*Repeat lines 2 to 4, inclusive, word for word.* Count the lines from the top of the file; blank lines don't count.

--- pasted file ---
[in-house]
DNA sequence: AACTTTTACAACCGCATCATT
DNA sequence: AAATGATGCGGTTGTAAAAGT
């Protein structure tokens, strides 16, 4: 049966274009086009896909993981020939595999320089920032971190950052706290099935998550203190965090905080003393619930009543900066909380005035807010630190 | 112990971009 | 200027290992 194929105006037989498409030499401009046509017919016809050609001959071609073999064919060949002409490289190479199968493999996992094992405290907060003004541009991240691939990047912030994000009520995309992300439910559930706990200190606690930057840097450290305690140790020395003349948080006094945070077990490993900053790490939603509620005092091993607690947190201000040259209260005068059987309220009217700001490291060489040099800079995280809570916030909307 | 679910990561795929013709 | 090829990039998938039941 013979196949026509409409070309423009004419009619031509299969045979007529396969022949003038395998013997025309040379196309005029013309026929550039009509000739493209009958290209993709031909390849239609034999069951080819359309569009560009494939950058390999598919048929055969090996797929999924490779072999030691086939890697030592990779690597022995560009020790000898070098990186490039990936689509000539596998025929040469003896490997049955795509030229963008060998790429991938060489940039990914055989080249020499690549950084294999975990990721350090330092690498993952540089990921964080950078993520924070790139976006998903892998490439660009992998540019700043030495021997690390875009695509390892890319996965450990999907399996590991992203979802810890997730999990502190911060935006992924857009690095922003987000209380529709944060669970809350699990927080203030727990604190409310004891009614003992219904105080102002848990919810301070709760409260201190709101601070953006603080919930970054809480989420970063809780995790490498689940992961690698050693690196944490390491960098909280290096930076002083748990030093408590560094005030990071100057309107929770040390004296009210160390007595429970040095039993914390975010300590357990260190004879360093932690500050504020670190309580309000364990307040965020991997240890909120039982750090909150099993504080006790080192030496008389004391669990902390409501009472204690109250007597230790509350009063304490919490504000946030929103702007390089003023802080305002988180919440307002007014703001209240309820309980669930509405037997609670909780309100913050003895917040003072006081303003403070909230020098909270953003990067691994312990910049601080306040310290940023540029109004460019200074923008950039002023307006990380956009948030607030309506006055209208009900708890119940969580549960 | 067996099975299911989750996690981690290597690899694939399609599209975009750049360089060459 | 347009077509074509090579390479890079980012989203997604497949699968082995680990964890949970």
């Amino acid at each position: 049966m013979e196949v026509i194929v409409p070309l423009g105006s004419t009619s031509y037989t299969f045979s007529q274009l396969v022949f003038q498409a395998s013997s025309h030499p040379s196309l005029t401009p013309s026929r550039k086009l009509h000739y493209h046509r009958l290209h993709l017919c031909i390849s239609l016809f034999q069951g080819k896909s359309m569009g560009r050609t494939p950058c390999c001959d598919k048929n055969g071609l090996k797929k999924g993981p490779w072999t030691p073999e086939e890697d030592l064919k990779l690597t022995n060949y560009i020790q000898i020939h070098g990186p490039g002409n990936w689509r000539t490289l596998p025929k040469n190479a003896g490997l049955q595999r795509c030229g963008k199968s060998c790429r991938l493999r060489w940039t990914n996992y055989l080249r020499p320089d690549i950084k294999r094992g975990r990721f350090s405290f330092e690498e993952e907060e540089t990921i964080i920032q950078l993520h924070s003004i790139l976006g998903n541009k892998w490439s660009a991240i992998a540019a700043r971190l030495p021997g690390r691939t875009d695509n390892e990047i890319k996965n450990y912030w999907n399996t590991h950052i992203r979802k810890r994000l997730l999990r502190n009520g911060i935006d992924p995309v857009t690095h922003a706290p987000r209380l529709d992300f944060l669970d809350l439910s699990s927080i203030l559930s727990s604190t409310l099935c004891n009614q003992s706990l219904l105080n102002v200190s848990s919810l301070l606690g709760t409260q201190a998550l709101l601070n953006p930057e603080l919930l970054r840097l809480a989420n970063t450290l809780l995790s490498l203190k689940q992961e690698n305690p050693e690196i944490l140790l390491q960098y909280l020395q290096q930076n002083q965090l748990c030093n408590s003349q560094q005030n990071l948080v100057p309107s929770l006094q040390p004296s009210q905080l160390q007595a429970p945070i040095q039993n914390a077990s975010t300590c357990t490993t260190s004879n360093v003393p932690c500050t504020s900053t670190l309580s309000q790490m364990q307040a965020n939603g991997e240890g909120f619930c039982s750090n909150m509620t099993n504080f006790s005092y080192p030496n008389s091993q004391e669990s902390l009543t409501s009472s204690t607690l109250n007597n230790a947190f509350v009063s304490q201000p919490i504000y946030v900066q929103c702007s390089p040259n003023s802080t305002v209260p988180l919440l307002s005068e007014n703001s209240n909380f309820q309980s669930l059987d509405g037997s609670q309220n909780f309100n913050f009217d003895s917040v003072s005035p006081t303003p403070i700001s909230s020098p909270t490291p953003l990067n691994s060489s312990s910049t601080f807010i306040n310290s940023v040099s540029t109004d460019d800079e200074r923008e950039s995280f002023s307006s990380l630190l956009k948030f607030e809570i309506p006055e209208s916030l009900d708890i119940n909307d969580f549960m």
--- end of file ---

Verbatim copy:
DNA sequence: AACTTTTACAACCGCATCATT
DNA sequence: AAATGATGCGGTTGTAAAAGT
């Protein structure tokens, strides 16, 4: 049966274009086009896909993981020939595999320089920032971190950052706290099935998550203190965090905080003393619930009543900066909380005035807010630190 | 112990971009 | 200027290992 194929105006037989498409030499401009046509017919016809050609001959071609073999064919060949002409490289190479199968493999996992094992405290907060003004541009991240691939990047912030994000009520995309992300439910559930706990200190606690930057840097450290305690140790020395003349948080006094945070077990490993900053790490939603509620005092091993607690947190201000040259209260005068059987309220009217700001490291060489040099800079995280809570916030909307 | 679910990561795929013709 | 090829990039998938039941 013979196949026509409409070309423009004419009619031509299969045979007529396969022949003038395998013997025309040379196309005029013309026929550039009509000739493209009958290209993709031909390849239609034999069951080819359309569009560009494939950058390999598919048929055969090996797929999924490779072999030691086939890697030592990779690597022995560009020790000898070098990186490039990936689509000539596998025929040469003896490997049955795509030229963008060998790429991938060489940039990914055989080249020499690549950084294999975990990721350090330092690498993952540089990921964080950078993520924070790139976006998903892998490439660009992998540019700043030495021997690390875009695509390892890319996965450990999907399996590991992203979802810890997730999990502190911060935006992924857009690095922003987000209380529709944060669970809350699990927080203030727990604190409310004891009614003992219904105080102002848990919810301070709760409260201190709101601070953006603080919930970054809480989420970063809780995790490498689940992961690698050693690196944490390491960098909280290096930076002083748990030093408590560094005030990071100057309107929770040390004296009210160390007595429970040095039993914390975010300590357990260190004879360093932690500050504020670190309580309000364990307040965020991997240890909120039982750090909150099993504080006790080192030496008389004391669990902390409501009472204690109250007597230790509350009063304490919490504000946030929103702007390089003023802080305002988180919440307002007014703001209240309820309980669930509405037997609670909780309100913050003895917040003072006081303003403070909230020098909270953003990067691994312990910049601080306040310290940023540029109004460019200074923008950039002023307006990380956009948030607030309506006055209208009900708890119940969580549960 | 067996099975299911989750996690981690290597690899694939399609599209975009750049360089060459 | 347009077509074509090579390479890079980012989203997604497949699968082995680990964890949970």